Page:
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NFL player falsified pandemic loan applications, used proceeds to buy Dior, Gucci luxury goods: DOJ

·Reporter
·2 min read

Former New York Jets and Chicago Bears wide receiver Josh Bellamy was charged with federal wire fraud, bank fraud, and conspiracy Thursday for allegedly participating in a scheme involving $24 million in fraudulent Payroll Protection Program loan applications.

According to the Justice Department, Bellamy participated in seeking PPP loans on behalf of himself, family and close associates. Among 90 fraudulently prepared applications, most were submitted, securing payouts of at least $17.4 million, the department said.

Bellamy allegedly secured more than $1.2 million for his company, Drip Entertainment LLC, and spent $104,000 of its proceeds on luxury goods from Dior and Gucci. Another $62,774 was allegedly spent at the Seminole Hard Rock Hotel and Casino.

PPP loans are guaranteed by the Small Business Administration (SBA) under the Coronavirus Aid, Relief, and Economic Security (CARES) Act and offer emergency assistance in the form of forgivable loans for pandemic-impacted businesses.

Bellamy was arrested Thursday and was scheduled to appear the same day before a judge in the Southern District of Florida.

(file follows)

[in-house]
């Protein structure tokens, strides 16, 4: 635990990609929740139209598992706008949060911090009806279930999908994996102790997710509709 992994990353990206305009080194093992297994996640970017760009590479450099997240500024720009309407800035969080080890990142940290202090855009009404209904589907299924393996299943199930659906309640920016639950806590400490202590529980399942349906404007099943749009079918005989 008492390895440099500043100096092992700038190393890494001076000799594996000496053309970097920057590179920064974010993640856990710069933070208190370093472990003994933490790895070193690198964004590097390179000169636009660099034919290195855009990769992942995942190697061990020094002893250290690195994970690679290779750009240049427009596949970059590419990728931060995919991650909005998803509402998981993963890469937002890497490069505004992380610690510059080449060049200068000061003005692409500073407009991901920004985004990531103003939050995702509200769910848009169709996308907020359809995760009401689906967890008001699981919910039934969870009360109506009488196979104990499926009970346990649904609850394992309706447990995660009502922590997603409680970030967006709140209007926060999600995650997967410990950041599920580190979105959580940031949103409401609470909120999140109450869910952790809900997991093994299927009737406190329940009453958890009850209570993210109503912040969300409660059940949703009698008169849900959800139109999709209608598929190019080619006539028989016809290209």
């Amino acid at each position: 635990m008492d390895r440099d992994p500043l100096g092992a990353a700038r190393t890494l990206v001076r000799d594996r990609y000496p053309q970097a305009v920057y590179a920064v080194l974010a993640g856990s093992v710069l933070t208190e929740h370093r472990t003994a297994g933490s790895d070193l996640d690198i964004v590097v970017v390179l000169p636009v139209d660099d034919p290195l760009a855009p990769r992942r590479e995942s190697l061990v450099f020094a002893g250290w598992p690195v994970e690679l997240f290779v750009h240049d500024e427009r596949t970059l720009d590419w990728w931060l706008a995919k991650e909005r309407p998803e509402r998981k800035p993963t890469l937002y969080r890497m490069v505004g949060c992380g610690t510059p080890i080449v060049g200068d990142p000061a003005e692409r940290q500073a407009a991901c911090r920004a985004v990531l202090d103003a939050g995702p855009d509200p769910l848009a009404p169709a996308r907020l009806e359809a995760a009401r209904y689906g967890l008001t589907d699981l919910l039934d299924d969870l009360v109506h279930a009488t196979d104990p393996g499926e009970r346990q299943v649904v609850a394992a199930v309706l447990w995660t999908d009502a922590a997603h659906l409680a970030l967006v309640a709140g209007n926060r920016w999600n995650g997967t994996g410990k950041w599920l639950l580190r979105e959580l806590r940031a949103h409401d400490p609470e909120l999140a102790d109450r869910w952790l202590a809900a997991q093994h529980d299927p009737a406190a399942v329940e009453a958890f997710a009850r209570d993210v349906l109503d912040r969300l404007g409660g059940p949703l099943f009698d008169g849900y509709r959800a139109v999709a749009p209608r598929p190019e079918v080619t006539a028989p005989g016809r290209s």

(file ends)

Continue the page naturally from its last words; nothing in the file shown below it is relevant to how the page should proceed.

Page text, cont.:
FLORHAM PARK, NJ - JULY 29: New York Jets wide receiver Josh Bellamy (15) during New York Jets Training Camp on July 29, 2019 at the Atlantic Health Jets Training Facility in Florham Park, NJ (Photo by John Jones/Icon Sportswire via Getty Images)
New York Jets wide receiver Josh Bellamy (15) during New York Jets Training Camp on July 29, 2019 at the Atlantic Health Jets Training Facility in Florham Park, NJ (Photo by John Jones/Icon Sportswire via Getty Images)

The Justice Department in announcing the charges said a co-conspirator, Phillip J. Augustin, used his talent management company to file falsified documents with the PPP program, then later incorporated Bellamy into a plot to submit “numerous” fraudulent PPP loan applications on behalf of others. Bellamy is among 10 co-conspirators charged who allegedly crafted the scheme to receive kickbacks for obtaining the forgivable loans, according to the DOJ’s press release.

According to Florida state records, Bellamy’s St. Petersberg company originally registered as an LLC in 2018 and reinstated its business license September 9 of this year.

Penalties for convictions for wire fraud and conspiracy to commit wire fraud are punishable by up to 20 years in prison, and carry fines up to $250,000.

On September 8, the New York Jets announced it had released Bellamy, making him a free agent.

-

Alexis Keenan is a legal reporter for Yahoo Finance and former litigation attorney.

Follow Alexis Keenan on Twitter @alexiskweed.

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